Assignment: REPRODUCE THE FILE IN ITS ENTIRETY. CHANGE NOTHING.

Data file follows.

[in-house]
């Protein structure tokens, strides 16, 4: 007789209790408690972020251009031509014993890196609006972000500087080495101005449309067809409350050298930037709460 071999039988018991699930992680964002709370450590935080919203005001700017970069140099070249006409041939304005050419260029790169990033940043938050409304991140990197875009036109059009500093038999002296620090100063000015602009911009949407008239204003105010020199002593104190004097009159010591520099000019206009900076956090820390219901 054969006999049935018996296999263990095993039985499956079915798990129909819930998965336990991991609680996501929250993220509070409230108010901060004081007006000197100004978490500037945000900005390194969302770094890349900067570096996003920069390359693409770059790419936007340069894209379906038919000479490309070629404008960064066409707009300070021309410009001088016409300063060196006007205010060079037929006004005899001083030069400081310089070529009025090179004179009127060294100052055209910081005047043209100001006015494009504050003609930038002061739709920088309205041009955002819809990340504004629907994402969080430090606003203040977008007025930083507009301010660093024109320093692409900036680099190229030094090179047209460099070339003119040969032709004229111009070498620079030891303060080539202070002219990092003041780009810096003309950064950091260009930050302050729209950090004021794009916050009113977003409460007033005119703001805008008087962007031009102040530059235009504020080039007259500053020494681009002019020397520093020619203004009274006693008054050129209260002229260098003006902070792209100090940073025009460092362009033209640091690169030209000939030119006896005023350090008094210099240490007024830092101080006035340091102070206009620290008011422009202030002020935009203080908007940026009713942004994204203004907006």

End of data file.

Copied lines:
[in-house]
């Protein structure tokens, strides 16, 4: 007789209790408690972020251009031509014993890196609006972000500087080495101005449309067809409350050298930037709460 071999039988018991699930992680964002709370450590935080919203005001700017970069140099070249006409041939304005050419260029790169990033940043938050409304991140990197875009036109059009500093038999002296620090100063000015602009911009949407008239204003105010020199002593104190004097009159010591520099000019206009900076956090820390219901 054969006999049935018996296999263990095993039985499956079915798990129909819930998965336990991991609680996501929250993220509070409230108010901060004081007006000197100004978490500037945000900005390194969302770094890349900067570096996003920069390359693409770059790419936007340069894209379906038919000479490309070629404008960064066409707009300070021309410009001088016409300063060196006007205010060079037929006004005899001083030069400081310089070529009025090179004179009127060294100052055209910081005047043209100001006015494009504050003609930038002061739709920088309205041009955002819809990340504004629907994402969080430090606003203040977008007025930083507009301010660093024109320093692409900036680099190229030094090179047209460099070339003119040969032709004229111009070498620079030891303060080539202070002219990092003041780009810096003309950064950091260009930050302050729209950090004021794009916050009113977003409460007033005119703001805008008087962007031009102040530059235009504020080039007259500053020494681009002019020397520093020619203004009274006693008054050129209260002229260098003006902070792209100090940073025009460092362009033209640091690169030209000939030119006896005023350090008094210099240490007024830092101080006035340091102070206009620290008011422009202030002020935009203080908007940026009713942004994204203004907006």